Leslie, who blogs over at Mountain Plover blogs.icta.net/plover, send me a great question.
My question is about adding compost... can you add too much? And if so, what harm does it
In my master gardener training, we were told to always recommend adding 4 inches of organic matter, dug in 8 - 12 inches. Colorado soils are notorious for their lack of humus. However, my brother-in-law (who lives near Denver) had a soil test (from an independent lab) come back telling him he had too much compost! (He has been growing veggies for a number of years, adding compost and shredded leaves to the soil every fall.) Apparently, this was throwing his other minerals out of balance. They actually recommended adding lime and gypsum, two things CSU told us to avoid. Now I'm totally confused.
"The compost and leaves have narrowed the calcium to phosphorous and the calcium to potassium ratio. Both should be 18 to 1. The reason a small amount of limestone is added is because calcium and potassium compete for space on the clay colloid. When limestone is applied it will push potassium off the clay colloid and then be taken up by plants or will leach below the root zone. This is a little trick to help reduce excessive potassium faster. The gypsum is applied because it will help correct a serious situation in your soil: excess sodium. Once applied, the calcium and sulfate in gypsum will disassociate. The sulfates combine with sodium to become sodium sulfate and is leached in the presence of adequate moisture. This will help reduce your sodium level. Having sodium at 166ppm is much worse by far than having calcium at 8000 lbs. per acre or even higher. High calcium levels are not that much of an issue. Calcium nitrate is applied to bump up the nitrates in the soil for quick, early growth in the spring. The amount of accumulated calcium will be negligible."
Whew! What a lot of great questions! And a lot of excessively technical language from the soil lab. I'll try and break this down in bits and see if we can make sense of it all.
Fertilizer Vrs. Soil Amendment
When thinking about adding stuff to soil, I like to mentally break things down in to two categories: Soil amendments and fertilizer. I think of things like peat moss, charcoal, sand, as soil amendments. Their primary purpose is to change the texture and structure of your soil so it is a better space for plant roots and beneficial microorganisms to grow in. Fertilizers, on the other hand, are plant vitamin pills, providing specific chemicals they need to supplement their main diet of carbohydrates they make from water, sunlight, and air. It is pretty hard to overdose on most soil amendments. You can't really have too much organic matter in your soil – after all, peat or coir based potting mixes are essentially 100% organic matter. Fertilizers, on the other hand, are usually damaging to plants at high levels, just as you can overdose on almost any vitamin.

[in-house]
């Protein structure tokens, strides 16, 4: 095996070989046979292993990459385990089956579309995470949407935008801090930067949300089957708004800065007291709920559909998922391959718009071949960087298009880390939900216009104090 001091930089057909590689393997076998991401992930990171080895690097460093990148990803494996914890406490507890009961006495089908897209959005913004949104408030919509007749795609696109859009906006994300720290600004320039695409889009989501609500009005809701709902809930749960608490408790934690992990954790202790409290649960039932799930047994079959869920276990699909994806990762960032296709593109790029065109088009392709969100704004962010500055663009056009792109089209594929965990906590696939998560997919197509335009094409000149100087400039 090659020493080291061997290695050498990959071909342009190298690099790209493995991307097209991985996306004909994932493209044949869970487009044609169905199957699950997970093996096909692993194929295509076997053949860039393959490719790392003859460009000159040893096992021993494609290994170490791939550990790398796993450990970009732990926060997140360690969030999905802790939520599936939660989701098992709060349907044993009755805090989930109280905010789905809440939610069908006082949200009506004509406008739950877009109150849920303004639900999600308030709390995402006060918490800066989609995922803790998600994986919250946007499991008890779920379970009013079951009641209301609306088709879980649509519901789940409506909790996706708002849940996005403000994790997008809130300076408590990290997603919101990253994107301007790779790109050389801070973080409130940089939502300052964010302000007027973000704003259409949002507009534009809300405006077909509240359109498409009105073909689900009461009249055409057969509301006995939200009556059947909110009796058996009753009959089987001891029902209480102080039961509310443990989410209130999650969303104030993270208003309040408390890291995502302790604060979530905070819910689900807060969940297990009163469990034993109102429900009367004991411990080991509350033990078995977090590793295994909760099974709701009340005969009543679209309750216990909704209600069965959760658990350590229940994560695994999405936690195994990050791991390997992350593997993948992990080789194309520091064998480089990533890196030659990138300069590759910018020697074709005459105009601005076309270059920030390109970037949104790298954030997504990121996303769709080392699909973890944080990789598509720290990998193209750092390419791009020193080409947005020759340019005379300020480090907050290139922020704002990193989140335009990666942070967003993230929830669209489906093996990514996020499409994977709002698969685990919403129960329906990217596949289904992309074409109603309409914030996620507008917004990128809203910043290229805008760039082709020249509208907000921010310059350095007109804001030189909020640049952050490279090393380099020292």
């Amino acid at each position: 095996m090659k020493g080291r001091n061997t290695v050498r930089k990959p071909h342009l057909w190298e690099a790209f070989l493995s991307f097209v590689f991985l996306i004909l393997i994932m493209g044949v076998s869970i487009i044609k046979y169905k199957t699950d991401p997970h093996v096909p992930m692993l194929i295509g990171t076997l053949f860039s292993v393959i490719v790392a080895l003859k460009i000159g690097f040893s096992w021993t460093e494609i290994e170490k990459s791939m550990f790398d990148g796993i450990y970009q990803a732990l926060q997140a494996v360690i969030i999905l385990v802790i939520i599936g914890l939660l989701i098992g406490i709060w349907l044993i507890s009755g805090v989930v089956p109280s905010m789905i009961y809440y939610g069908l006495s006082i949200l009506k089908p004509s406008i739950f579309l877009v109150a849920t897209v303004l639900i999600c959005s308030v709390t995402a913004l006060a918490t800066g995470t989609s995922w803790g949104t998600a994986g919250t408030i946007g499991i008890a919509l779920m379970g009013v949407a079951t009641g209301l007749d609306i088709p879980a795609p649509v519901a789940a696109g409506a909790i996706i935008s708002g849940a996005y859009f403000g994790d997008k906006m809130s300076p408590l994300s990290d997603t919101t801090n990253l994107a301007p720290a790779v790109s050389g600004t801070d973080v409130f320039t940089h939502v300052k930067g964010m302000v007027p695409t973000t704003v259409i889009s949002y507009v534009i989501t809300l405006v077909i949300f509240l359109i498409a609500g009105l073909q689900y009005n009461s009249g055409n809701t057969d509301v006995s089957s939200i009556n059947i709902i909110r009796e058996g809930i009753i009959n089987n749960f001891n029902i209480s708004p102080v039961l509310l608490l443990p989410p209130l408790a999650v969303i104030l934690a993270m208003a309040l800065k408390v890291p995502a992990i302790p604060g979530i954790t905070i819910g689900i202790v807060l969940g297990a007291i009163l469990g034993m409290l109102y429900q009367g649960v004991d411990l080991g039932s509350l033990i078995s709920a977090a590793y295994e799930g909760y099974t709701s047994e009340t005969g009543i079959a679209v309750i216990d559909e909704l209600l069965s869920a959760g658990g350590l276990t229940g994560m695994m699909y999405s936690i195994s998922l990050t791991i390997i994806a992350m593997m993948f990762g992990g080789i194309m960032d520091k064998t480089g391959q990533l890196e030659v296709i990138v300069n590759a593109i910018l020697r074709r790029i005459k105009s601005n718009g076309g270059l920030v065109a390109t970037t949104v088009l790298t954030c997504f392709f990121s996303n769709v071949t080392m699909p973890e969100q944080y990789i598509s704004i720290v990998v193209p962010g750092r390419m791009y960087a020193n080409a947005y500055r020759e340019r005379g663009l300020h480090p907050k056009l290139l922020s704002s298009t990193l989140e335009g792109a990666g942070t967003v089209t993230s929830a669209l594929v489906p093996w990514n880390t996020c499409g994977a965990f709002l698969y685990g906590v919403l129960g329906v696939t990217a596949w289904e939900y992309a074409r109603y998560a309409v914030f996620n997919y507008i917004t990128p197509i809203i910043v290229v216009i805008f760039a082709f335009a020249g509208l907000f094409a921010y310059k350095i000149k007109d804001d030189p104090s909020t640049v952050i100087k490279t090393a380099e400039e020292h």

Compost is, of course, both a fertilizer AND a soil amendment. Compost has a lot of organic matter which improves soil texture, and it also has varying amounts of nitrogen, phosphorous, etc. The exact amounts will vary widely depending on that your compost is made from, but certainly you can add too much fertilizer by adding too much compost. The most common compost over-dose, in my experience, is adding way too much nitrogen when using composted manure, but you can overdo other elements as well.
To lime or not to lime?The rest of Leslie's question is interesting because it make, once again, the point that all gardening is local. The soil testing lab recommended adding lime and gypsum – but her Master Gardening training at Colorado State said to avoid both of those! What gives?
The usual reason to add lime or gypsum to soil is to correct a calcium deficiency, and/or to make a soil less acidic. Where I live, we get around 30-40 inches of precipitation a year and all the water leaches out the alkaline chemicals, usually producing an acidic, calcium deficient soil. Around here, adding lime is pretty much standard practice. Leslie gardens with only 16 inches of precipitation a year, and that lack of water lets calcium build up in the soil, so adding more is just making a problem worse. There are exceptions to the rainfall-soil pH connection of course... lucky people like Gail who, thanks to limestone bedrock, have alkaline soil despite a wet climate. I gardened briefly on limestone when I was at Ohio State... it was a pain. Suddenly rhododendrons went from over-planted and boring to difficult and desirable. Because wet, alkaline soils are rare, it is hard to find plants adapted to those conditions.
All of which is a bit beside the point in this case. The soil lab is recommending lime and gypsum here for a different reason. Leslie's brother has too much potassium and sodium in his soil, and adding lime and gypsum is a kind of chemistry trick to let those chemicals leach out of the soil faster. It will increase the amount of calcium in his soil, which isn't a good thing, but having lots of sodium is a much WORSE thing, so is the best option for the healthiest soil.
Get TestedThe bottom line here is: get your soil tested periodically by a qualified lab in your area. Soils vary radically depending on your climate, they type of bed rock you have, and how you manage it. Compost is a catch-all term, and composted cow manure is going to be very different than composted yard waste or composted coffee grounds. Find out what your soil is actually like now, so you can make the right choice on what to add to it in the future.
Have a question? Get a sciency answer! Just e-mail me (engeizuki at gmail dot com) or ask one in the comments!